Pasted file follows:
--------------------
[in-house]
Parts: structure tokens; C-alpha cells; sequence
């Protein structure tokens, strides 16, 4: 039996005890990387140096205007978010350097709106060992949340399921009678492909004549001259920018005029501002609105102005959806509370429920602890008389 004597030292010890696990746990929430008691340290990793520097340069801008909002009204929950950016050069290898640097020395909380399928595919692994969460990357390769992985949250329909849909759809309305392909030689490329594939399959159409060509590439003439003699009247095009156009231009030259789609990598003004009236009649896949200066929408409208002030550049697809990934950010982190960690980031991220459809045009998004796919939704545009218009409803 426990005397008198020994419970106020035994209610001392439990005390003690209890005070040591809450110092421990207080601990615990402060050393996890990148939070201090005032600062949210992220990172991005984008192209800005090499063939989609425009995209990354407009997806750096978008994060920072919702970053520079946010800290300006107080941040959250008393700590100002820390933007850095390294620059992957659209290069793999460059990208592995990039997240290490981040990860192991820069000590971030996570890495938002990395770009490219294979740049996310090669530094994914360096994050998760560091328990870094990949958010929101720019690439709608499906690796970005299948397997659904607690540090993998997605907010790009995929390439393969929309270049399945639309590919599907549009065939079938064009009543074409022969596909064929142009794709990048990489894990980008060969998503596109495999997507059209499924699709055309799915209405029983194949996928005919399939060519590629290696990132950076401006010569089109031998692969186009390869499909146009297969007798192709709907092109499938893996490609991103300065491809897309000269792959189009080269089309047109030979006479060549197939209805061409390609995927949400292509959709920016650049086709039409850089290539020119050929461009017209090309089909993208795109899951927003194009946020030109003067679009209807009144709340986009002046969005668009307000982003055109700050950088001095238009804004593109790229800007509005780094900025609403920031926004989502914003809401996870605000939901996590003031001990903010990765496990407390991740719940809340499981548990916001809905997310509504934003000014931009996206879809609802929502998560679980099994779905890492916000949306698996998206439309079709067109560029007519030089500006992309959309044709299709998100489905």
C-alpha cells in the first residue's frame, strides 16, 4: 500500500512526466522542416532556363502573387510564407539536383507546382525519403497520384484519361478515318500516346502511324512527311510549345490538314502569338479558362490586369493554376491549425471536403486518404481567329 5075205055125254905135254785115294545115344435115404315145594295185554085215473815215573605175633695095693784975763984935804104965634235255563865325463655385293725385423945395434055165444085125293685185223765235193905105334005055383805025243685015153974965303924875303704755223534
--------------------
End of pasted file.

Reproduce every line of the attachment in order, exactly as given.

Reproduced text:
[in-house]
Parts: structure tokens; C-alpha cells; sequence
């Protein structure tokens, strides 16, 4: 039996005890990387140096205007978010350097709106060992949340399921009678492909004549001259920018005029501002609105102005959806509370429920602890008389 004597030292010890696990746990929430008691340290990793520097340069801008909002009204929950950016050069290898640097020395909380399928595919692994969460990357390769992985949250329909849909759809309305392909030689490329594939399959159409060509590439003439003699009247095009156009231009030259789609990598003004009236009649896949200066929408409208002030550049697809990934950010982190960690980031991220459809045009998004796919939704545009218009409803 426990005397008198020994419970106020035994209610001392439990005390003690209890005070040591809450110092421990207080601990615990402060050393996890990148939070201090005032600062949210992220990172991005984008192209800005090499063939989609425009995209990354407009997806750096978008994060920072919702970053520079946010800290300006107080941040959250008393700590100002820390933007850095390294620059992957659209290069793999460059990208592995990039997240290490981040990860192991820069000590971030996570890495938002990395770009490219294979740049996310090669530094994914360096994050998760560091328990870094990949958010929101720019690439709608499906690796970005299948397997659904607690540090993998997605907010790009995929390439393969929309270049399945639309590919599907549009065939079938064009009543074409022969596909064929142009794709990048990489894990980008060969998503596109495999997507059209499924699709055309799915209405029983194949996928005919399939060519590629290696990132950076401006010569089109031998692969186009390869499909146009297969007798192709709907092109499938893996490609991103300065491809897309000269792959189009080269089309047109030979006479060549197939209805061409390609995927949400292509959709920016650049086709039409850089290539020119050929461009017209090309089909993208795109899951927003194009946020030109003067679009209807009144709340986009002046969005668009307000982003055109700050950088001095238009804004593109790229800007509005780094900025609403920031926004989502914003809401996870605000939901996590003031001990903010990765496990407390991740719940809340499981548990916001809905997310509504934003000014931009996206879809609802929502998560679980099994779905890492916000949306698996998206439309079709067109560029007519030089500006992309959309044709299709998100489905």
C-alpha cells in the first residue's frame, strides 16, 4: 500500500512526466522542416532556363502573387510564407539536383507546382525519403497520384484519361478515318500516346502511324512527311510549345490538314502569338479558362490586369493554376491549425471536403486518404481567329 5075205055125254905135254785115294545115344435115404315145594295185554085215473815215573605175633695095693784975763984935804104965634235255563865325463655385293725385423945395434055165444085125293685185223765235193905105334005055383805025243685015153974965303924875303704755223534